Congress has finally come within a day or two of finalizing a bill the will have the FDA regulate the tobacco industry. The markets of cigarettes, cigars, and chew have avoided the government’s boot heel for decades. The only challenge to the sector’s phenomenal cash flow has been a string of liability suits accusing firms like Altria (MO) of knowingly selling carcinogens to the general population which dodging the health hazards of smoking. The industry has, in general, gotten off lightly in the court system.
The regulation is a mixed blessing. Experts claim that Altria is happy to have FDA oversight because most marketing of tobacco products will be sharply curtailed. The market share leader often likes to see the weapon of advertising taken out of the hands of competitors.
The wonder of the new bill is that the FDA will regulate tobacco and the poison chemicals in cigarettes but the use of cigarettes will not be directly curtailed. According to The New York Times, “health advocates predict that F.D.A. product standards could eventually reduce some of the 60 carcinogens and 4,000 toxins in cigarette smoke, or make them taste so bad they deter users.” The idea that making cigarettes taste bad will cut smoking is hardly an effective approach to undermining tobacco addiction, thereby improving the health of millions of people. Scotch, in the opinion of many people, is the vilest tasting drink the world. That has not stopped alcoholics from drinking themselves to death by consuming gallons of single malt.
Advocates of tobacco regulation have waited so long for the approval of forcing the tobacco companies under FDA regulation that the event itself is a sort of anticlimax. Cigarette use is not being banned. Addicts will be addicts. Modest alterations to the content of tobacco products are not going to change that.
The long and difficult road to getting government control of smoking products opens the door to a more difficult set of issues. Since weight and fatty foods are becoming nearly as deadly as smoking, particularly as the number of obese people has increased and the number of smokers has fallen, the government, if it is going to be consistent about creating regulations to improve health, will need to find a way to clamp down on fast food. There may not be scientific proof that eating 3,500 calories of McDonald’s food a day for forty years is as deadly as smoking two packs of cigarettes a day, but consuming that much fat laden fare is dangerous.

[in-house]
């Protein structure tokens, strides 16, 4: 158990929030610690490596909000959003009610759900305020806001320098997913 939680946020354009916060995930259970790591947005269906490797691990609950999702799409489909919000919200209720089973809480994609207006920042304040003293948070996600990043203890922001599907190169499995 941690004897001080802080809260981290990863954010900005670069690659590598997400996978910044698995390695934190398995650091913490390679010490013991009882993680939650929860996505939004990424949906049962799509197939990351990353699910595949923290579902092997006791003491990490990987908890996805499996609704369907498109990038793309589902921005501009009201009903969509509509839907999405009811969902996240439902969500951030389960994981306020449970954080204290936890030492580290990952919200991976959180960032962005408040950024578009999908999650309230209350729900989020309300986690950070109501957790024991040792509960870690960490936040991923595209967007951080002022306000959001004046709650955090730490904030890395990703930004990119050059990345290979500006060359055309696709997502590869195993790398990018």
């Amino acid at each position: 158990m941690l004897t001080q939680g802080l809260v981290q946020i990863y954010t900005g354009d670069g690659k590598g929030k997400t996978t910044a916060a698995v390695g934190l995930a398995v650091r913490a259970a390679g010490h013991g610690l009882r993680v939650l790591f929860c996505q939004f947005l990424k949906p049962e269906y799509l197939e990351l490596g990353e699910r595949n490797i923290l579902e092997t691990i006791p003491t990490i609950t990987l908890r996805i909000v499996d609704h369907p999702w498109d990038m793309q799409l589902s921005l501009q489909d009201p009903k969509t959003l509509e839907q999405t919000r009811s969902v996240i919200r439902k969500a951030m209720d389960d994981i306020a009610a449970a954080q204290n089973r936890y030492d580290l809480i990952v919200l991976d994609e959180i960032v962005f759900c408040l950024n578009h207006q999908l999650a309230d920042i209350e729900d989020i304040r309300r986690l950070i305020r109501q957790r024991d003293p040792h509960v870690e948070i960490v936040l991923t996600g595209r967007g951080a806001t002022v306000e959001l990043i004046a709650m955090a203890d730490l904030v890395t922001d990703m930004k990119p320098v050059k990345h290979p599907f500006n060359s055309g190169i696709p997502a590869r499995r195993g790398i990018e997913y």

The government has a history of regulating and banning dangerous substances and habits. None of it has worked particularly well. People want to enjoy their vices whether it kills them or note. Warning people about risks has only been moderately successful. Abolishing the sale or manufacturing of dangerous substances like alcohol has been a failure. The “war on drugs” has not turned out particularly well. Some drugs, like marijuana, are probably less dangerous than cigarettes. That has not kept the federal government from spending billions of dollars to keep pot and other drugs off the streets.
The government’s position on cigarettes is that they are extreme health hazards that have killed tens of millions of people and cost the healthcare system trillions of dollars. Each of those things is true. It is equally true that legislating control of people’s habits, especially the ones that they find pleasurable, is impossible.
The war on smoking is not at all like the war on drugs. The government collects huge sums in taxes from the sale of tobacco. It is ironic that it wants to take a substantial portion of the money and use it to regulate what goes into cigarettes and stipulate how they will be marketed. It is behavior that makes bringing the deficit down more difficult by keeping a sin tax high but using receipts to abolish the sin.
The big tobacco companies actually got what they wanted as the FDA steps in to regulate them. It will be harder to sue the firms once the government is passing judgment on how they do marketing and what chemicals their products contain. The industry may end up being more profitable as legal costs and settlement fees disappear.
Putting tobacco company behavior under the FDA does everything that the government wants from the regulation of the industry, except the ability to make even one single person stop smoking.
Douglas A. McIntyre